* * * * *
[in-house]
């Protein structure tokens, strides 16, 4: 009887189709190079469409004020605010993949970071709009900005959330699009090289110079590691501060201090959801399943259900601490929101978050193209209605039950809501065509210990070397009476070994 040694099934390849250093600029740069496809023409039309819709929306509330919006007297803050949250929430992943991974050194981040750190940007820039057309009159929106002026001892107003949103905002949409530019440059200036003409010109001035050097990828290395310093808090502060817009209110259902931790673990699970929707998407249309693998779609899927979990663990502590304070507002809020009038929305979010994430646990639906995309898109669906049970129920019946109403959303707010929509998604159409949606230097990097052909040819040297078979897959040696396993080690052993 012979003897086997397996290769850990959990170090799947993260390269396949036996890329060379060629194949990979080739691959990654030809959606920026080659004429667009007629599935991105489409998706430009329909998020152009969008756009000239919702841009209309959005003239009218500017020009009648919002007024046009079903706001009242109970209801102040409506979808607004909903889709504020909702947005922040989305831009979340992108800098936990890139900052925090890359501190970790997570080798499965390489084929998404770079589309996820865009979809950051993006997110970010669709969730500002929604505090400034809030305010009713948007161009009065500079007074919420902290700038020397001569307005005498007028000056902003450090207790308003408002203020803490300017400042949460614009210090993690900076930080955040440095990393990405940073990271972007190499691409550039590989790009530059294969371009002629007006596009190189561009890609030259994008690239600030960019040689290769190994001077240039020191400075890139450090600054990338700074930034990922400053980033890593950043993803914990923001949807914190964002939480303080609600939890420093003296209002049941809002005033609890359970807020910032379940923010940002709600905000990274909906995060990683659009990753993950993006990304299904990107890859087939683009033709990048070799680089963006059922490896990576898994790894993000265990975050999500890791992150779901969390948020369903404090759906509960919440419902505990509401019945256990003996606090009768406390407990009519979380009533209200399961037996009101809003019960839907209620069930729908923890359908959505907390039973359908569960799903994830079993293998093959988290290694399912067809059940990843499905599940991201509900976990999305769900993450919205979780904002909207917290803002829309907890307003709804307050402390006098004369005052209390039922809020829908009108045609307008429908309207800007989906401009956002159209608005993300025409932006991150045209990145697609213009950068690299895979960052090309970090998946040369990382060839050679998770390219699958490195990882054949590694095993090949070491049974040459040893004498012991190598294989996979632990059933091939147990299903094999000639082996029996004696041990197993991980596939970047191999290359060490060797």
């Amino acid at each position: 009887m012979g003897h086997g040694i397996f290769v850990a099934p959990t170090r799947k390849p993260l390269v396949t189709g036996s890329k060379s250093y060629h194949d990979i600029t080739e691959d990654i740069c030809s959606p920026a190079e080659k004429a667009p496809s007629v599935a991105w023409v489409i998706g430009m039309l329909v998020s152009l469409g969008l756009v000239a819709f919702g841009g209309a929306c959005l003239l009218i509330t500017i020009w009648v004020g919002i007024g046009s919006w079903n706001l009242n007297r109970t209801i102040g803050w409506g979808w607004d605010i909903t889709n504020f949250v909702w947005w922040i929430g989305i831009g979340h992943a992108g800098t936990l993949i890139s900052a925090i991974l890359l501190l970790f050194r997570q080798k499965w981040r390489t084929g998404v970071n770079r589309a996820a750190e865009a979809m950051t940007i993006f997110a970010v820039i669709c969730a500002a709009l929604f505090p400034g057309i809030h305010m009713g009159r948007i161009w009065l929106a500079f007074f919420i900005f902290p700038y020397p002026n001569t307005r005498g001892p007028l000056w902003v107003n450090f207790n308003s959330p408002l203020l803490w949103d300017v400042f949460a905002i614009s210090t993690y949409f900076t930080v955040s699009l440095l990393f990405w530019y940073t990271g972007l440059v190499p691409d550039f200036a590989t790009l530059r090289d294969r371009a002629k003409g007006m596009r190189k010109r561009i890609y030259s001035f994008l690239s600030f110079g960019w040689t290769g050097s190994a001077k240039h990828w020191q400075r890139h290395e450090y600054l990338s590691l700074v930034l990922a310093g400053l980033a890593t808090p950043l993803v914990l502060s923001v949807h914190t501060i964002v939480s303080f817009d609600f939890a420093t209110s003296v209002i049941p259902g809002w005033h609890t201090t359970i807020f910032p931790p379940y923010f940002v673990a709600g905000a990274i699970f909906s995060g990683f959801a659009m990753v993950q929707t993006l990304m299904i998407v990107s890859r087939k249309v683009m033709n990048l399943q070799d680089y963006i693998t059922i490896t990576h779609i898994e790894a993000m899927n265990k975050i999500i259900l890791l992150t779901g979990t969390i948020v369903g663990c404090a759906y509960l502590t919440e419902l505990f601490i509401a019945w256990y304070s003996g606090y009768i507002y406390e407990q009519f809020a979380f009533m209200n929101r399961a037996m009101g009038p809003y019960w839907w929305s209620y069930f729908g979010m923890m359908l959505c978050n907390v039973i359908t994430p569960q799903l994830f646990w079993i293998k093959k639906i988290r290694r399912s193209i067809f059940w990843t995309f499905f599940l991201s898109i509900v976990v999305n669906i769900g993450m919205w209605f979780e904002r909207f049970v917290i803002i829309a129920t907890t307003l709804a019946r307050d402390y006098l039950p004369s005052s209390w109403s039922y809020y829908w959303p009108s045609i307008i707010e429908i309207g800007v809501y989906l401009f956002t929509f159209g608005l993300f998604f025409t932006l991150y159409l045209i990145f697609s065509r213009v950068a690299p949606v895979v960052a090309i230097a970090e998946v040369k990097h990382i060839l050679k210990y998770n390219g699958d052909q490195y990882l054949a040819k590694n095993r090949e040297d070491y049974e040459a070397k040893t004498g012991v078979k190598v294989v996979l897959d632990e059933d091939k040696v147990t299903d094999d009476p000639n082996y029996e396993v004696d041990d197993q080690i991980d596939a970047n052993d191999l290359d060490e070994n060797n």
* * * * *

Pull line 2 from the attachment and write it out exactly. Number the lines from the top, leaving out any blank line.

């Protein structure tokens, strides 16, 4: 009887189709190079469409004020605010993949970071709009900005959330699009090289110079590691501060201090959801399943259900601490929101978050193209209605039950809501065509210990070397009476070994 040694099934390849250093600029740069496809023409039309819709929306509330919006007297803050949250929430992943991974050194981040750190940007820039057309009159929106002026001892107003949103905002949409530019440059200036003409010109001035050097990828290395310093808090502060817009209110259902931790673990699970929707998407249309693998779609899927979990663990502590304070507002809020009038929305979010994430646990639906995309898109669906049970129920019946109403959303707010929509998604159409949606230097990097052909040819040297078979897959040696396993080690052993 012979003897086997397996290769850990959990170090799947993260390269396949036996890329060379060629194949990979080739691959990654030809959606920026080659004429667009007629599935991105489409998706430009329909998020152009969008756009000239919702841009209309959005003239009218500017020009009648919002007024046009079903706001009242109970209801102040409506979808607004909903889709504020909702947005922040989305831009979340992108800098936990890139900052925090890359501190970790997570080798499965390489084929998404770079589309996820865009979809950051993006997110970010669709969730500002929604505090400034809030305010009713948007161009009065500079007074919420902290700038020397001569307005005498007028000056902003450090207790308003408002203020803490300017400042949460614009210090993690900076930080955040440095990393990405940073990271972007190499691409550039590989790009530059294969371009002629007006596009190189561009890609030259994008690239600030960019040689290769190994001077240039020191400075890139450090600054990338700074930034990922400053980033890593950043993803914990923001949807914190964002939480303080609600939890420093003296209002049941809002005033609890359970807020910032379940923010940002709600905000990274909906995060990683659009990753993950993006990304299904990107890859087939683009033709990048070799680089963006059922490896990576898994790894993000265990975050999500890791992150779901969390948020369903404090759906509960919440419902505990509401019945256990003996606090009768406390407990009519979380009533209200399961037996009101809003019960839907209620069930729908923890359908959505907390039973359908569960799903994830079993293998093959988290290694399912067809059940990843499905599940991201509900976990999305769900993450919205979780904002909207917290803002829309907890307003709804307050402390006098004369005052209390039922809020829908009108045609307008429908309207800007989906401009956002159209608005993300025409932006991150045209990145697609213009950068690299895979960052090309970090998946040369990382060839050679998770390219699958490195990882054949590694095993090949070491049974040459040893004498012991190598294989996979632990059933091939147990299903094999000639082996029996004696041990197993991980596939970047191999290359060490060797």